Abstract: “Over the last thirty years, policy makers and education reformers have expressed the need for integrating technology into K-12 education. Policies developed by current legislation and accreditation organizations dictate that pre-service teachers need to be technology literate. However, there is no conclusive research on the most effective method of providing technology literacy skills. This study used a descriptive case study design to take an in depth look at how an exemplary teacher education program teaches technology literacy using Mishra and Koehler’s TPACK framework for incorporating technology instruction into teacher education programs (2006). The Educating Teachers Report: Educating School Teachers (Levine, 2006) has identified the top teacher preparation programs in the United States. Of these exemplary institutions, one School of Education was noted as an exemplary institution in the preparation of pre-service teachers in technology literacy. The data was gathered from interviews of faculty and graduate instructors, observations of content and technology courses, and document analysis of course syllabi. The data gathered was reviewed under the lens of the Technological Pedagogical Content Knowledge framework and compared and analyzed to determine if the program covered the ISTE National Education Technology Standards. The results of this study showed that technology is integrated throughout the program and is guided by the TPACK theoretical model. While methods of technology integration varied as to individual faculty, the underlying conclusion of the data is that the Teacher Preparation Program uses the TPACK framework and the ISTE NETS-T to prepare their pre-service teachers to effectively integrate and use technology. The findings of this study further the research for institutions to use as a model to act as a guide with recommendations for the pieces necessary to promote technology literacy in pre-service teachers.”
Gillow-Wiles, H. (2012). Engagement in a community of learners as a mediating agent toward the construction of Technological Pedagogical Content Knowledge (TPACK) in an online master’s program. Dissertation Abstracts International: Section A. Humanities and Social Sciences, 73 (05), 3493202.
Abstract: “This study investigates how teachers develop and extend their understanding and knowledge of teaching and learning with digital technologies in a primarily online Master of Science program. The investigation focuses on exploring the relationship between developing an online community of learners and the construction of technological pedagogical and content knowledge (TPACK) during the online Master’s program in mathematics education and science education. The purpose of this study was to explore rural elementary and middle school in-service teacher’s perceptions of the relationship between their development of and participation in an online community of learners and the construction and extension of their TPACK. With a focus on engagement in an online community of learners, this study used a social-constructivist perspective transitioned to an online context as a framework for supporting the research. To shed light on the relationship in question, a general question was posed: How do teachers develop and extend their understanding and knowledge of teaching and learning with digital technologies (TPACK) in an online education experience? Three questions were used to guide this research: (1) What is the mediating effect of engaging in an online community of practice during the program on the participants’ perspectives of teaching and learning with integrating digital technologies? (2) How do the instructional strategies used in the program mediate the development and support of an online community of learners? (3) What are the participants’ perspectives of the development of their understanding of teaching and learning with digital technologies as a result of their participation in the online educational experience?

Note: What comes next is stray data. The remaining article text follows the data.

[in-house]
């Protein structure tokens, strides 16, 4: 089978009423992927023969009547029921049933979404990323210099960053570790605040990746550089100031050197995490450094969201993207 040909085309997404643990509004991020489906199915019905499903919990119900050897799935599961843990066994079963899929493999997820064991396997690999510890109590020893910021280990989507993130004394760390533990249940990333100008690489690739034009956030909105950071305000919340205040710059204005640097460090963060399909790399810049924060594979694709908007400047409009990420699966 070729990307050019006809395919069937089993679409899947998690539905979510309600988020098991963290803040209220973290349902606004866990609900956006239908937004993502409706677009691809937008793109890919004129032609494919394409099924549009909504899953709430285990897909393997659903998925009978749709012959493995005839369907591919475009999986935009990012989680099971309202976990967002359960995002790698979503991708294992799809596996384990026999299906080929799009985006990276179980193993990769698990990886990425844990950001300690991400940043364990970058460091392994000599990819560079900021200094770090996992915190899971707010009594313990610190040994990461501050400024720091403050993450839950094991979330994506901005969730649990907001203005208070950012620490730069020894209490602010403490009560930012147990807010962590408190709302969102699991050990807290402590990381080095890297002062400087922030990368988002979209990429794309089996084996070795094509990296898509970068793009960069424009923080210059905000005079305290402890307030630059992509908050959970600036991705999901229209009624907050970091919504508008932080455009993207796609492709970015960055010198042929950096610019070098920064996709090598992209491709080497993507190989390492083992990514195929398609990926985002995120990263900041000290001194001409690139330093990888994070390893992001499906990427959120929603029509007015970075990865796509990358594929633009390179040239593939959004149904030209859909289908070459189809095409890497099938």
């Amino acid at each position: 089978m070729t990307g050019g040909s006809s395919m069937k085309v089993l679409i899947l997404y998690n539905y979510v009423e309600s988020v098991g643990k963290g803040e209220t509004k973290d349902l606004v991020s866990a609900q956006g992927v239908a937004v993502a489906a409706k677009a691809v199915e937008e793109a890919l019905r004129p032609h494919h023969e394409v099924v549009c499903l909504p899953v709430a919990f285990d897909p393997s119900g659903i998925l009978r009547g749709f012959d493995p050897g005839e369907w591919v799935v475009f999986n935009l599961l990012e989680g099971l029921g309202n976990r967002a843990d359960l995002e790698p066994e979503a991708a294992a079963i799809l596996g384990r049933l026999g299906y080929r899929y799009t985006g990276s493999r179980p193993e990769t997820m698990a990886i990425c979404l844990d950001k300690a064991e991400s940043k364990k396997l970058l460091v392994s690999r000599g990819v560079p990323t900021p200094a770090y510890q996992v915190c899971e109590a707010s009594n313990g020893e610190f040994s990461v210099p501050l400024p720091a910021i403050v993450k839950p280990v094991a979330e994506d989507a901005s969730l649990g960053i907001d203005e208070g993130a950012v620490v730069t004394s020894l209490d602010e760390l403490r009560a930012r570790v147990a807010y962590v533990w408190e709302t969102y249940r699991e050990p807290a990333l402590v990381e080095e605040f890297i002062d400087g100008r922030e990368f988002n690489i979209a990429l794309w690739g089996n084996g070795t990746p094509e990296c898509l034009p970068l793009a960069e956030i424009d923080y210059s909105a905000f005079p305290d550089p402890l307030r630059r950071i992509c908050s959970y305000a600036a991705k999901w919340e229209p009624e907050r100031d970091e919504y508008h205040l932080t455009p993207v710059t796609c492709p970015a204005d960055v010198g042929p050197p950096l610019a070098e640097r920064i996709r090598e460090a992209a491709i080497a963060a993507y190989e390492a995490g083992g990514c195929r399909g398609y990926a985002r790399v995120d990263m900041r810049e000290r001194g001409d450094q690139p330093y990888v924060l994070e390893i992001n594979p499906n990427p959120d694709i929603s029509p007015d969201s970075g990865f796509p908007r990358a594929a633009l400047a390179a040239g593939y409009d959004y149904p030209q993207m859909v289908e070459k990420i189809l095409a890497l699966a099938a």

Through a case-study analysis of interviews, classroom observation narratives, and online course artifacts, this study identified two primary mediating effects resulting from engagement in an online community of learners. The first effect was in providing the participants with tools and support for developing personal relationships where they were able to feel part of a meaningful community of learners. This learning community proved to be an essential environment and structure in which the participants shared aspects of themselves in ways that helped others connect with them as people, more than text on a screen.
The second effect was to provide an avenue for extended sense making discourse resulting in participants’ individually building their TPACK. The online community of learners provided an environment and structure in which the participants were able to share ideas and understandings of the content and concepts presented in the online courses. These academically focused interactions were a necessary component in facilitating individual TPACK building.